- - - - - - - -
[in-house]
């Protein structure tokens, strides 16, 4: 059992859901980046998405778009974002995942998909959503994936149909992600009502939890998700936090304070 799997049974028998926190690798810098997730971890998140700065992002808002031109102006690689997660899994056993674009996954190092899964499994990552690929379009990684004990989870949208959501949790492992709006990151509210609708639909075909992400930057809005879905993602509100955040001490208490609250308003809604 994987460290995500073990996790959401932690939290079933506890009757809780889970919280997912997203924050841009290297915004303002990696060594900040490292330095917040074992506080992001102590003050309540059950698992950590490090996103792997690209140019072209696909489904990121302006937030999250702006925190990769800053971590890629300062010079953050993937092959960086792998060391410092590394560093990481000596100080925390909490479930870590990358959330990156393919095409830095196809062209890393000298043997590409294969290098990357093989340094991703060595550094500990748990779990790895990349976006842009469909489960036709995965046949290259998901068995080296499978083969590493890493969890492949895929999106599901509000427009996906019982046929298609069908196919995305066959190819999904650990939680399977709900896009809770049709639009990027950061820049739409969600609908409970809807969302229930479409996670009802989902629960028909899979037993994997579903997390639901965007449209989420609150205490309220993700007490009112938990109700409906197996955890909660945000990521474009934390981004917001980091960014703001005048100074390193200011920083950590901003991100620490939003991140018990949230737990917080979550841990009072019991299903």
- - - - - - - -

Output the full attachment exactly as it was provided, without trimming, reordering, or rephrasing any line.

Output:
[in-house]
């Protein structure tokens, strides 16, 4: 059992859901980046998405778009974002995942998909959503994936149909992600009502939890998700936090304070 799997049974028998926190690798810098997730971890998140700065992002808002031109102006690689997660899994056993674009996954190092899964499994990552690929379009990684004990989870949208959501949790492992709006990151509210609708639909075909992400930057809005879905993602509100955040001490208490609250308003809604 994987460290995500073990996790959401932690939290079933506890009757809780889970919280997912997203924050841009290297915004303002990696060594900040490292330095917040074992506080992001102590003050309540059950698992950590490090996103792997690209140019072209696909489904990121302006937030999250702006925190990769800053971590890629300062010079953050993937092959960086792998060391410092590394560093990481000596100080925390909490479930870590990358959330990156393919095409830095196809062209890393000298043997590409294969290098990357093989340094991703060595550094500990748990779990790895990349976006842009469909489960036709995965046949290259998901068995080296499978083969590493890493969890492949895929999106599901509000427009996906019982046929298609069908196919995305066959190819999904650990939680399977709900896009809770049709639009990027950061820049739409969600609908409970809807969302229930479409996670009802989902629960028909899979037993994997579903997390639901965007449209989420609150205490309220993700007490009112938990109700409906197996955890909660945000990521474009934390981004917001980091960014703001005048100074390193200011920083950590901003991100620490939003991140018990949230737990917080979550841990009072019991299903």